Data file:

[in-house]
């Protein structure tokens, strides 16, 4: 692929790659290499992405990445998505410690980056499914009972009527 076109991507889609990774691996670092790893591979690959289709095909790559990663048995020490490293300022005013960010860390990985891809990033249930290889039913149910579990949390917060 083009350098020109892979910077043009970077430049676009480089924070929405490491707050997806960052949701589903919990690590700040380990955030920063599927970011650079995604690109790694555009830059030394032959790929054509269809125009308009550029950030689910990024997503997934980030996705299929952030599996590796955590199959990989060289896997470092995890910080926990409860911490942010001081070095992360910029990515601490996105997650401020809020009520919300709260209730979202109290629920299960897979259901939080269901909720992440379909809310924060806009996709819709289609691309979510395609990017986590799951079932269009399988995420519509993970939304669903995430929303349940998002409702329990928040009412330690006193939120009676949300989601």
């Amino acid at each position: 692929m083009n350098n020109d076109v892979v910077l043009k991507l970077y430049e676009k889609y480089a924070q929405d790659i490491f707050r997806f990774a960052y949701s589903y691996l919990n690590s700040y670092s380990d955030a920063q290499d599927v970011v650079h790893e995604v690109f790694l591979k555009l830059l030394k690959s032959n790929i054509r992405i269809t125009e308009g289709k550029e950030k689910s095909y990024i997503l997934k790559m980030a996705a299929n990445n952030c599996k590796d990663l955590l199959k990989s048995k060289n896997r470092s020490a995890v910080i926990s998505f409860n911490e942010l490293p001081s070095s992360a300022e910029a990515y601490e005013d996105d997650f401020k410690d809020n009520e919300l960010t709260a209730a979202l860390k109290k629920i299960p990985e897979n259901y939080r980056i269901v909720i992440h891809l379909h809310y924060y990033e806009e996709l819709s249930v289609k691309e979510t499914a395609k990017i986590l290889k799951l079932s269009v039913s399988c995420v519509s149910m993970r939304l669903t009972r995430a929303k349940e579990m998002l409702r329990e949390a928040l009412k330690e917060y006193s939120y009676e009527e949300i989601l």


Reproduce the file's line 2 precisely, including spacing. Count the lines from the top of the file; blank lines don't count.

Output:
């Protein structure tokens, strides 16, 4: 692929790659290499992405990445998505410690980056499914009972009527 076109991507889609990774691996670092790893591979690959289709095909790559990663048995020490490293300022005013960010860390990985891809990033249930290889039913149910579990949390917060 083009350098020109892979910077043009970077430049676009480089924070929405490491707050997806960052949701589903919990690590700040380990955030920063599927970011650079995604690109790694555009830059030394032959790929054509269809125009308009550029950030689910990024997503997934980030996705299929952030599996590796955590199959990989060289896997470092995890910080926990409860911490942010001081070095992360910029990515601490996105997650401020809020009520919300709260209730979202109290629920299960897979259901939080269901909720992440379909809310924060806009996709819709289609691309979510395609990017986590799951079932269009399988995420519509993970939304669903995430929303349940998002409702329990928040009412330690006193939120009676949300989601």